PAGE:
What Shareholders Can Expect From Musk’s New Tesla Roadmap
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Elon Musk tweeted early this week that he will be on Tesla’s next earnings call in January and provide an “updated product roadmap.” He’ll also talk about this year’s “supply chain nightmare.”
Musk sees everything that the company does — including building new factories in Austin, Texas, and near Berlin — as Tesla products. So while he will likely focus on vehicles on the horizon, I expect we’ll get an update on the progress of the factories, too. We could also hear about any number of other products, including Tesla Insurance; fans might even be able to get a $50 whistle shaped like the Cybertruck, assuming it’s ever back in stock.
To review: Tesla currently makes the Model S, X, 3 and Y in Fremont, California, and the Model 3 and Y in Shanghai. Tesla also is building a new factory in Lathrop, California, for Megapack, its utility-scale battery product.
Here’s a quick reminder of everything else that Tesla has unveiled and that customers and investors are eager for updates on.
Musk unveiled the Cybertruck two years ago, in November 2019. Of all the vehicles on Tesla’s plate, the Cybertruck is the one that has generated the most interest. The idea is to make it in Austin, Texas, after the Model Y. Tesla’s website, which still takes fully refundable $100 deposits for the Cybertruck, says “you will be able to complete your configuration as production nears in 2022.” I would not be surprised if this timeline slips further.
Musk unveiled the Semi truck four years ago, in November 2017. Musk has suggested the Semi is on hold until Tesla can make or source a new type of battery cell in high volume. The new, larger 4680 battery cells were one of the big highlights of Tesla’s “Battery Day” last year. Tesla is making the 4680s on a pilot line in Fremont, but also plans to procure them from long-time supplier Panasonic. In its third quarter earnings release, Tesla said that “the 4680 in-house cell project continues to progress. We are producing an increasing number of battery packs for testing purposes, and so far, the test results meet our current expectations.” That sounds promising, but volume production remains a work in progress.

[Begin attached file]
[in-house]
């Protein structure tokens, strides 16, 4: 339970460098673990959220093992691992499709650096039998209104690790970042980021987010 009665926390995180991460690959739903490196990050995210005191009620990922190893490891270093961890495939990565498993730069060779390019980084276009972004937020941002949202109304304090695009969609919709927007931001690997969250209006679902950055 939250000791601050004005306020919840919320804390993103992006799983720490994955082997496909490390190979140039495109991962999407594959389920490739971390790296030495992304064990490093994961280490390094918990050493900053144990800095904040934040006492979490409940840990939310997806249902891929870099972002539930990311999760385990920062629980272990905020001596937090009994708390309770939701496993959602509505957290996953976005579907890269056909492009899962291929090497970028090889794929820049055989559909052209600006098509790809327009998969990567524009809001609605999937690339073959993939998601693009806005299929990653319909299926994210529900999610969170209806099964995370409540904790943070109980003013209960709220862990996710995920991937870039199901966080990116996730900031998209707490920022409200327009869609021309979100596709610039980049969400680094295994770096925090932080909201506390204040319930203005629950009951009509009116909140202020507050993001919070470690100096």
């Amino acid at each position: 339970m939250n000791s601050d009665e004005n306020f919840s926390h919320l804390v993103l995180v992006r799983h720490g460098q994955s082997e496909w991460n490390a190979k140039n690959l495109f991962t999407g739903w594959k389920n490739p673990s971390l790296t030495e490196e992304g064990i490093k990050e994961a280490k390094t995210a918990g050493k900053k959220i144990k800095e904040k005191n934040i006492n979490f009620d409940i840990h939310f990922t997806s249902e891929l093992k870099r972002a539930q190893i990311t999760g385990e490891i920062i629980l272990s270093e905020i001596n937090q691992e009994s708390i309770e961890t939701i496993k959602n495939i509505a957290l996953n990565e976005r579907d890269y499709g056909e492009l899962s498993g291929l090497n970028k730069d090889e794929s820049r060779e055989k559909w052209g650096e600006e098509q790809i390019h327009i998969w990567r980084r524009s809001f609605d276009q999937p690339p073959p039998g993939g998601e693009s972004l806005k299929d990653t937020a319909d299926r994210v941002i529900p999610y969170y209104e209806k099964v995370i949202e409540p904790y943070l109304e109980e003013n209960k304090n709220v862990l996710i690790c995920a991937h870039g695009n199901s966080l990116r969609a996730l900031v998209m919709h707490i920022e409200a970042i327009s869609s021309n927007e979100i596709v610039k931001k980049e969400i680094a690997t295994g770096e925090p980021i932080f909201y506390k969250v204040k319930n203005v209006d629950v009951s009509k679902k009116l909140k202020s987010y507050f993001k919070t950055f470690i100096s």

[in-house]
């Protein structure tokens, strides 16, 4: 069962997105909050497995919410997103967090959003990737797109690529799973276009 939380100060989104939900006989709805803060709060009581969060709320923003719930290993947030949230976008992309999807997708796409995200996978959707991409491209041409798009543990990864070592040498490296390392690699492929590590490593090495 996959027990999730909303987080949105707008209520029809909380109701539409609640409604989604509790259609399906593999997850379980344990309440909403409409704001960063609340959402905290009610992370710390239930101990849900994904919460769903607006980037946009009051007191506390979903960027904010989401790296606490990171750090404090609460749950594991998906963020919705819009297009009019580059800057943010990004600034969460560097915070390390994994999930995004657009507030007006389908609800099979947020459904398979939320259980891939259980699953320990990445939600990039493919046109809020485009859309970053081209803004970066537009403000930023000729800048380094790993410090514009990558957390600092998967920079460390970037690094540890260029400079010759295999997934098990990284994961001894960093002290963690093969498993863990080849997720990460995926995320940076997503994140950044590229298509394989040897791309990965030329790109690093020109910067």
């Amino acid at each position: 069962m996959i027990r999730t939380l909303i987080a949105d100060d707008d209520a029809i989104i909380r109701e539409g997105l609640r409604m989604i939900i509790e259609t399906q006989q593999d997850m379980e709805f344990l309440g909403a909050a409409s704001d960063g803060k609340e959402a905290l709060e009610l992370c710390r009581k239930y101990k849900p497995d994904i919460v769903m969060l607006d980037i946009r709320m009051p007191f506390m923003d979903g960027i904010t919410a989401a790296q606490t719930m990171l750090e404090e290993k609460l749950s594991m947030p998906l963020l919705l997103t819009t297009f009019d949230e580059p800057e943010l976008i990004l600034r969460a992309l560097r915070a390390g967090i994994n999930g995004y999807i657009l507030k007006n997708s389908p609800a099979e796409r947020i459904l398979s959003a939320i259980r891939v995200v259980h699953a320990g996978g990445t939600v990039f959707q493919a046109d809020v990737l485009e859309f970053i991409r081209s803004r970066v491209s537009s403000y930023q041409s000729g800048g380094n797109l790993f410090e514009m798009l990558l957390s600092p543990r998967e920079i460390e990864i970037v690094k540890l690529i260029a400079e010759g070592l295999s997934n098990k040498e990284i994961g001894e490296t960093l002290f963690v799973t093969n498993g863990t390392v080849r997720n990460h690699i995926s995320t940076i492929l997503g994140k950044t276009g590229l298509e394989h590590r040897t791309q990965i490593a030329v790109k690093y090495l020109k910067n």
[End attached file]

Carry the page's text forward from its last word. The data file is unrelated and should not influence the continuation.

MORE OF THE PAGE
The big reveal at the Semi event in November 2017 was chief designer Franz von Holzhausen driving the next-generation Roadster out of the back of the Semi. We haven’t heard about this vehicle in a while; Tesla’s most recent shareholder deck says it is still in development.
In his Master Plan, Part Deux, Musk said Tesla’s line up would “cover the major forms of terrestrial transport.” Most expect a cheaper, $25,000 car made in China. But what else? A bus? Minivan? Has Tesla ever considered an electric bike? Tesla’s 3Q investor deck (see page 7) lists a “Future Product” in development.
There also are the Tesla Energy products, including the Solar Roof and Powerwall for homeowners.
What do you think the focus will be? Always eager to hear your thoughts: email@example.com.
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